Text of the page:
Publication Search Results

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  • (2023) Kim, Youngil
    High-impact extreme weather and climate events result that threaten society and ecosystems worldwide, from multiple interactions of atmospheric variables linked in dynamic ways. Ongoing global warming necessitates new ways of assessing how extreme events may change in the future. While global climate models (GCMs) have been utilised to assess the simulation of extreme events, the coarse spatial and temporal scales limit their effectiveness at regional or hydrological catchment scales. Regional climate models (RCMs) that use GCM datasets as input boundary conditions are commonly used to improve model predictability for extreme events. Although analyses of extreme events at the regional scale have evolved, systematic bias still exists and is passed onto the RCM simulation through biased boundary conditions simulated using coarser scale GCMs. Despite using various bias correction alternatives to address biases, these approaches often assume that inter-variable bias is not of key importance and that diurnal patterns are properly simulated by the GCM. However, such assumptions can result in substantial anomalies in the simulation of extreme events. Thus, this thesis investigates the impact that several bias correction alternatives can have on RCM boundary conditions with a focus on (1) Precipitation extremes; (2) Spatial, temporal, and multivariate aspects; (3) Multivariate relationships for extreme events; (4) Compound events; (5) Diurnal precipitation cycle; and develops a (6) Software tool for bias correction. The univariate techniques show improvement in precipitation extremes, but the discrepancies in inter-variable relationships are not adequately reduced through RCM boundaries. To address this issue, this study corrects the cross-dependence attributes of these fields, leading to substantial improvements in the statistics used. This study also shows that multivariate bias correction broadly represents the frequency of compound events better. The method is further developed to provide sub-daily corrections that are shown to improve the diurnal cycle of precipitation. Finally, a Python package has been developed as a software tool that simplifies the correction of systematic bias in RCM input boundary conditions. In conclusion, the work in this thesis demonstrates a significant improvement in the regional climate model simulation capacity, thereby enhancing water security and enabling more accurate forecasting of drought and flood events under climate change.

  • (2024) Poddar, Shukla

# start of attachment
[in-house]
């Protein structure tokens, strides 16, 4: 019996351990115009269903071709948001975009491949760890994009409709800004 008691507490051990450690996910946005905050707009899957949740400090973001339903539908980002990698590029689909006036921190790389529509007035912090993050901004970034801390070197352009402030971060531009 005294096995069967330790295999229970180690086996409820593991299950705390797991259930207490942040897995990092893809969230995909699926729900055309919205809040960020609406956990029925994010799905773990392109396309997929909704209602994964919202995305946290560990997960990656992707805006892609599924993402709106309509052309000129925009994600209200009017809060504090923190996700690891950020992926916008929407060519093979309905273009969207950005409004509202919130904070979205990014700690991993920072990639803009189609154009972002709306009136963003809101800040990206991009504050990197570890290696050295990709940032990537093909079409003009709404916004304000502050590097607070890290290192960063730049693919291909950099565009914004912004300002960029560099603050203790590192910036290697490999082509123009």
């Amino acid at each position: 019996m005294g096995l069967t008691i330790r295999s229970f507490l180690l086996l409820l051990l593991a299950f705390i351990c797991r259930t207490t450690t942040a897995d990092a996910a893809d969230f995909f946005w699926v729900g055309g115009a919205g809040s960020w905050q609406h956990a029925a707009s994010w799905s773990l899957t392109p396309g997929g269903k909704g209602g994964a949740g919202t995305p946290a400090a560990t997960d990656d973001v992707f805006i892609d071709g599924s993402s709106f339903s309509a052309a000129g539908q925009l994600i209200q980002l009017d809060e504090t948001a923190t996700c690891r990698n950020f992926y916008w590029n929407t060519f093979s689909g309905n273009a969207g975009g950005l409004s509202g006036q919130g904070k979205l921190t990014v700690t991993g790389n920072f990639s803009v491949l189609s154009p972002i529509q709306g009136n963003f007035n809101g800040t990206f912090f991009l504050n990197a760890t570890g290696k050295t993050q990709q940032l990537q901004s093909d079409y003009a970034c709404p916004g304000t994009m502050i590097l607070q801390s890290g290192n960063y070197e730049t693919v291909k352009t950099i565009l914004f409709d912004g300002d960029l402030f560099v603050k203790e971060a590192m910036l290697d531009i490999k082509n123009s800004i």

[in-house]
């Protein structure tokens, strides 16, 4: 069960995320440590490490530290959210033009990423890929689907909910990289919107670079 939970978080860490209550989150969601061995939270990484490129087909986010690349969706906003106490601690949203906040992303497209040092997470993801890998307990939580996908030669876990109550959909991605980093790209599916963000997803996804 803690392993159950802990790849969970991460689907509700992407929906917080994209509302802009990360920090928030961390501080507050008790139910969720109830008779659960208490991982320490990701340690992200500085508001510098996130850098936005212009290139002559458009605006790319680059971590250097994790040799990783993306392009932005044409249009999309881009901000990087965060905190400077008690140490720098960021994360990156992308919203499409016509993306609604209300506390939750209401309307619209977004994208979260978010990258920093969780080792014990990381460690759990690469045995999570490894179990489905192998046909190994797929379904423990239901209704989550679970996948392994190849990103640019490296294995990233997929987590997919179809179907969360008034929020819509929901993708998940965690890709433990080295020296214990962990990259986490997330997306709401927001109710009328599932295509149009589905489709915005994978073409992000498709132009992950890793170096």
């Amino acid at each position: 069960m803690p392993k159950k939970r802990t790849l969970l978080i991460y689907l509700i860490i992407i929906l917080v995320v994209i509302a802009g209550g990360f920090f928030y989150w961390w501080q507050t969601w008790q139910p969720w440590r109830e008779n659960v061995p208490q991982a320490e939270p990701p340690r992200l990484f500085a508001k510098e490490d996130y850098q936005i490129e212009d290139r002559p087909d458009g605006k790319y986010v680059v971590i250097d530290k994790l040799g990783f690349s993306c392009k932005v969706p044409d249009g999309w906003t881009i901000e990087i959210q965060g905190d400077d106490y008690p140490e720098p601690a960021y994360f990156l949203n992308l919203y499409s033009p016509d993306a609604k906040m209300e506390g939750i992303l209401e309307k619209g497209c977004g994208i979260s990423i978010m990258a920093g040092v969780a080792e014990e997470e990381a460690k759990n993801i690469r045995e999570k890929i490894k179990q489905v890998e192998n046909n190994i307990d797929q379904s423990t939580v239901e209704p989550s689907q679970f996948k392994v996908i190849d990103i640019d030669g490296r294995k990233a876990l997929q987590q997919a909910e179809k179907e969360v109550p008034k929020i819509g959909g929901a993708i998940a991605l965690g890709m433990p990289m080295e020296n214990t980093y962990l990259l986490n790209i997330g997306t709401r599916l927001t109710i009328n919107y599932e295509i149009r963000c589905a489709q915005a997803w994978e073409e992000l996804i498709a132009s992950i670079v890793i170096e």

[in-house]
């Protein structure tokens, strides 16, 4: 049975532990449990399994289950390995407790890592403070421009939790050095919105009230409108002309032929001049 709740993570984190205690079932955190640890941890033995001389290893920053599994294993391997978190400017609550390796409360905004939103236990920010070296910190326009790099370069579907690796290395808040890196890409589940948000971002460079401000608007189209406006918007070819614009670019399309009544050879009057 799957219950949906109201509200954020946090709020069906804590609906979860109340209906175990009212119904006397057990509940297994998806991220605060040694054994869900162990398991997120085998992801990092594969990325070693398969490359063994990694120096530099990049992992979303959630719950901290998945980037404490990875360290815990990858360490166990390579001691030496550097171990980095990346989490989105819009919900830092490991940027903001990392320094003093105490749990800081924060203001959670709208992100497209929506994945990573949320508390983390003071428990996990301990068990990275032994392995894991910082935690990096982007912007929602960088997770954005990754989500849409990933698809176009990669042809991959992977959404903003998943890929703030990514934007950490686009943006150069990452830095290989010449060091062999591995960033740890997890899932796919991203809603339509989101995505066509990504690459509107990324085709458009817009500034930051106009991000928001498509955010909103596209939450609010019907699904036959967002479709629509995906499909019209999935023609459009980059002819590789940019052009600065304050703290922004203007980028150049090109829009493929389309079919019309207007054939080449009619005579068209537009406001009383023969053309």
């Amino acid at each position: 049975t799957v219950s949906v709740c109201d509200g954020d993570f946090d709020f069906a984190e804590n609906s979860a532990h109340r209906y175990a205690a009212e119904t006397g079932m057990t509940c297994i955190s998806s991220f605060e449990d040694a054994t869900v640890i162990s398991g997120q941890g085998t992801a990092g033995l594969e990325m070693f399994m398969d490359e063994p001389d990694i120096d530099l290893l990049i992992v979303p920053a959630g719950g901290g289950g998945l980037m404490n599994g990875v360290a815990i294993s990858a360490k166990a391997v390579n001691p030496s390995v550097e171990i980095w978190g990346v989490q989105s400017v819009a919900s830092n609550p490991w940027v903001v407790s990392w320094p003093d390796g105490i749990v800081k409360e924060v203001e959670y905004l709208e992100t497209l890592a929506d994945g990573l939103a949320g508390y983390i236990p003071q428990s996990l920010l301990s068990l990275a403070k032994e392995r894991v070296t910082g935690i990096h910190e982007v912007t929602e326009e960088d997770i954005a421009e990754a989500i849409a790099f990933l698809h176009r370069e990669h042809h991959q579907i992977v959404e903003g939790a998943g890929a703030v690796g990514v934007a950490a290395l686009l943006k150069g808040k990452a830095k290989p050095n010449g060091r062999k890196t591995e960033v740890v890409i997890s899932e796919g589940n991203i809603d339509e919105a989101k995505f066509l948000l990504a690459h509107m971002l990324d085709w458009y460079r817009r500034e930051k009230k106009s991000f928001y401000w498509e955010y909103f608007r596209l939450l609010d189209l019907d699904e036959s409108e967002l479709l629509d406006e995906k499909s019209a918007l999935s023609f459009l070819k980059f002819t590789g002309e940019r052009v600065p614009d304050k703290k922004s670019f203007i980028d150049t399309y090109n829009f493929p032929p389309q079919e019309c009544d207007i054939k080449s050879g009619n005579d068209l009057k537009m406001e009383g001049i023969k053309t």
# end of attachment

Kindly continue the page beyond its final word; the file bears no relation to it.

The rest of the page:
Solar photovoltaic (PV) systems are one of the rapidly growing renewable energy technologies worldwide and will play a crucial role in future decarbonization. The accelerated pace of climate change has become a critical concern with significant implications for PV systems due to its sensitivity to weather-induced variability. Despite large-scale PV deployment worldwide, a comprehensive analysis of the role of meteorology in PV system performance is lacking. Using Australia as a case study, this thesis explores the future changes in PV generation along with addressing concerns related to future intermittency and weather-induced module degradation. Firstly, this thesis explores the effect of climate change on long-term PV potential and the major weather parameters that contribute to future changes in PV potential. The PV potential is expected to decrease ~2.5% by 2079 predominantly due to an increase in temperature. The efficiency of the cell reduces with increased temperature, thus generating less power. Under a future warmer climate, the cell efficiency losses are projected to rise (~1.2%) over Australia. Another major aspect is understanding the changes in solar resource distribution and variability to quantify weather-induced intermittency. PV generation in the eastern regions of Australia is projected to be more reliable in the future due to an increase in resource availability and subsequent reduction in intermittency (~20-minute lull periods). Short-term variability in the power generated (called ramps) can introduce voltage fluctuations that severely impact the grid stability and can also lead to power outages. A concise evaluation of ramps, project a decrease in ramp magnitude (~1%) across Australia by 2100, with ~5% changes in frequency and ramp periods varying with the location. Finally, exposure of the PV modules to outdoor conditions causes modules to degrade with time. However, how climate change will impact the mechanisms related to future degradation remains unclear. The mono-crystalline silicon modules are predicted to degrade ~0.45%/year in the future mainly due to thermal degradation mechanisms. Further, techno-economic implications of future degradation reveal ~15% rise in the cost of future energy. This research helps in identifying regions in Australia where PV systems are susceptible to climate change and provides recommendations to mitigate the risks associated with future PV reliability. The research implications of this thesis can form a benchmark for resource feasibility analysis before large-scale future investments to avoid economic losses. This research can be helpful in appropriate site selection, planning storage systems, material selection for the modules and improving module design to ensure maximum power generation from the PV systems in future.